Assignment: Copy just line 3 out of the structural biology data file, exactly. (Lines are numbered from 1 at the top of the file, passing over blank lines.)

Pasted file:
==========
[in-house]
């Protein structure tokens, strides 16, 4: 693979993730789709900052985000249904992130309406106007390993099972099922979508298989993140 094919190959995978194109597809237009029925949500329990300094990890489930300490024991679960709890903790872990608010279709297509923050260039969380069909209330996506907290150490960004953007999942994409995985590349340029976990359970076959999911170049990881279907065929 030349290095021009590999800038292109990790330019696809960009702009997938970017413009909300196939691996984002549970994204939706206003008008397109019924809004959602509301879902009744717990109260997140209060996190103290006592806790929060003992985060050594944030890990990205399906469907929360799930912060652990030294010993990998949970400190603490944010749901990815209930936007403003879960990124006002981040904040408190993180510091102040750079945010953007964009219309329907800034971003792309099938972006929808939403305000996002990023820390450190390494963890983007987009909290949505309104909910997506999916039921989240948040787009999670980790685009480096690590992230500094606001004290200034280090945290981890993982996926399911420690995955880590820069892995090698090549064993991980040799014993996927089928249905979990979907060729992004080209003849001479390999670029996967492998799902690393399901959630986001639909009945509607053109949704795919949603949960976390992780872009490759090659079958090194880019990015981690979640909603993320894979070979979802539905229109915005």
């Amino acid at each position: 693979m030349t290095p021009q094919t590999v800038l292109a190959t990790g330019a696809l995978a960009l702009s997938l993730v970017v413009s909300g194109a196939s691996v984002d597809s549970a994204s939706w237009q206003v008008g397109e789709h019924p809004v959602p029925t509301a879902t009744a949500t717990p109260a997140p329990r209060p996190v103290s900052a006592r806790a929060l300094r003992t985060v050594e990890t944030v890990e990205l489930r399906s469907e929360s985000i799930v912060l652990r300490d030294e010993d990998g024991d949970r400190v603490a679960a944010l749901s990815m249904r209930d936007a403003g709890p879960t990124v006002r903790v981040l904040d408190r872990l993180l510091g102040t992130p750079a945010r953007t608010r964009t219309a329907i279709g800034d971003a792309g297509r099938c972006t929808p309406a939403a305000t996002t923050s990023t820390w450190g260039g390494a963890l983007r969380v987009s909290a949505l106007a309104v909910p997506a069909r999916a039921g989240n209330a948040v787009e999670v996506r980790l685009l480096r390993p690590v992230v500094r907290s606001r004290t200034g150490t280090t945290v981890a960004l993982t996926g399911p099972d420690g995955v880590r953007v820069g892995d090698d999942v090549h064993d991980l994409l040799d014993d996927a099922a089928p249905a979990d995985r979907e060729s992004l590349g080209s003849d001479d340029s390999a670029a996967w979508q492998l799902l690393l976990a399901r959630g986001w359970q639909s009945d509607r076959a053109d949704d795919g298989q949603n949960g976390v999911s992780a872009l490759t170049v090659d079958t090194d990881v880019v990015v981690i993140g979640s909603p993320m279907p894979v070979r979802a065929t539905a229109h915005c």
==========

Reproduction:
């Amino acid at each position: 693979m030349t290095p021009q094919t590999v800038l292109a190959t990790g330019a696809l995978a960009l702009s997938l993730v970017v413009s909300g194109a196939s691996v984002d597809s549970a994204s939706w237009q206003v008008g397109e789709h019924p809004v959602p029925t509301a879902t009744a949500t717990p109260a997140p329990r209060p996190v103290s900052a006592r806790a929060l300094r003992t985060v050594e990890t944030v890990e990205l489930r399906s469907e929360s985000i799930v912060l652990r300490d030294e010993d990998g024991d949970r400190v603490a679960a944010l749901s990815m249904r209930d936007a403003g709890p879960t990124v006002r903790v981040l904040d408190r872990l993180l510091g102040t992130p750079a945010r953007t608010r964009t219309a329907i279709g800034d971003a792309g297509r099938c972006t929808p309406a939403a305000t996002t923050s990023t820390w450190g260039g390494a963890l983007r969380v987009s909290a949505l106007a309104v909910p997506a069909r999916a039921g989240n209330a948040v787009e999670v996506r980790l685009l480096r390993p690590v992230v500094r907290s606001r004290t200034g150490t280090t945290v981890a960004l993982t996926g399911p099972d420690g995955v880590r953007v820069g892995d090698d999942v090549h064993d991980l994409l040799d014993d996927a099922a089928p249905a979990d995985r979907e060729s992004l590349g080209s003849d001479d340029s390999a670029a996967w979508q492998l799902l690393l976990a399901r959630g986001w359970q639909s009945d509607r076959a053109d949704d795919g298989q949603n949960g976390v999911s992780a872009l490759t170049v090659d079958t090194d990881v880019v990015v981690i993140g979640s909603p993320m279907p894979v070979r979802a065929t539905a229109h915005c």